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Editorial: the price of everything, the value of nothing

The September issue of the AR looks at the topic of money in all its permutations, both glittering and dirty, investigates its relationship to architecture and explores the idea of degrowth as it gains wider traction

German hyperinflation valueless mark building blocks 1923 photo12 alamy architectural review

German hyperinflation valueless mark building blocks 1923 photo12 alamy architectural review

Source: Photo 12 / Alamy

Money regulates how we live and has done so since it was invented millennia ago, originally as physical grains of barley, later on as gold coins and banknotes and today, increasingly so, as virtual capital. It might be imaginary, a human construct reliant on trust, but its effects on the world are very real. Yet architects’ relationship with money is rarely straightforward and the source of internal contradictions. Claire Zimmerman recounts in this issue that the absence of cost as a concern is problematic and a determining factor in the shaping of architectural histories, when it should be ‘an index of analysis against which to calibrate measure of building use, structural fitness and beauty’.

The production of buildings is sometimes disassociated from the resources used to build them and the funds required to finance them. Concepts of money and value are confused, amalgamated, and interchanged – Oscar Wilde defined a cynic as someone who knows ‘the price of everything and the value of nothing’. Once completed, the values buildings represent and the profits they generate also become an essential part of them. Richard Seifert would know. Considered as a critical failure, this workaholic was also an astounding commercial success, thought to have changed London’s skyline more than anyone since Christopher Wren.

Money is stored as architecture, and cities become dense accumulations of capital that in turn produce interests, power and opportunities. ‘Like gold bars, bitcoin and certain works of art, investment properties exist not as useful commodities but as a form of general-purpose money’ warn Maria Smith and Phineas Harper in the keynote essay. The problem is that ‘architecture as general-purpose money is liquid but dreary, without idiosyncrasy or generosity’.

Whether we like it or not, architects are part of a broader supply chain, adding value to clients’ investments and involving exchanges of money and risk between building purveyors and end-users – and everyone else in between. Today, like our currency, the things we value are also more immaterial, assigned to ‘experiences’ and abstract notions of ‘well-being’. Architecture becomes the sites of these experiences, and architects, as the masters of constructing and selling images of a happy life, are the visionaries that mould them. From exclusive holiday homes to the continuous reinvention of shopping malls, architecture is packaged for easy consumption, a tool absorbed by marketing campaigns and splattered on social channels as proof of a fulfilled life.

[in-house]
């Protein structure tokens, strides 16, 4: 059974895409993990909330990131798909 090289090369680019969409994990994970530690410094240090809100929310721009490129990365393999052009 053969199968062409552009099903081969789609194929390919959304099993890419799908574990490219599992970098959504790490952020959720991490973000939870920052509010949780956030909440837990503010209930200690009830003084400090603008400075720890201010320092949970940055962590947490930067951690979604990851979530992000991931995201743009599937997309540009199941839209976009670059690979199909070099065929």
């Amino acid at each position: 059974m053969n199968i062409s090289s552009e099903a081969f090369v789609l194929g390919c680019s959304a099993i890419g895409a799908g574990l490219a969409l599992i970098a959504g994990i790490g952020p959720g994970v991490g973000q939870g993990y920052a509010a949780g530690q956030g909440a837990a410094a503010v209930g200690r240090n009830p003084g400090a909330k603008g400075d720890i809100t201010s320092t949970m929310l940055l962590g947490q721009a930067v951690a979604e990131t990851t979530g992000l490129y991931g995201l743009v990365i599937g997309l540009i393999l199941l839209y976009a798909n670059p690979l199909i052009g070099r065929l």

There are a lot of questions in this issue. Quite a lot of ‘perhaps’. The word ‘degrowth’ makes multiple apperances. Our economy as we know it is profoundly incompatible with our ecology. For most of history, the economy stayed very much the same size, but in the last few hundred years it has spiralled out of control, and perpetual growth has become the ultimate motor, the definer of progress. The planet cannot physically accommodate everyone’s dreams of growth, putting into question Adam Smith’s revolutionary ideas on capital from the 18th century. The economic theories and models shaping our world have been incapable of incorporating into their calculations the finite resources they are dependent on. As they unearth the forgotten values of idleness, Michael Chieffalo and Julia Smachylo ask us whether a ‘design culture that sees itself as inextricably linked to growth’ can maintain its analytical lens on value production that exists outside the capitalist structures that constrain it.

Lead image: At the peak of German hyperinflation in 1923, the Mark was declared valueless, shaking the building blocks of capitalism. Today, as we speed into the abyss of a climate crisis, catapulted by our insatiable hunger for financial growth, the armature of our economic system lies in tatters once more

This piece is featured in the AR September issue on money – click here to purchase your copy today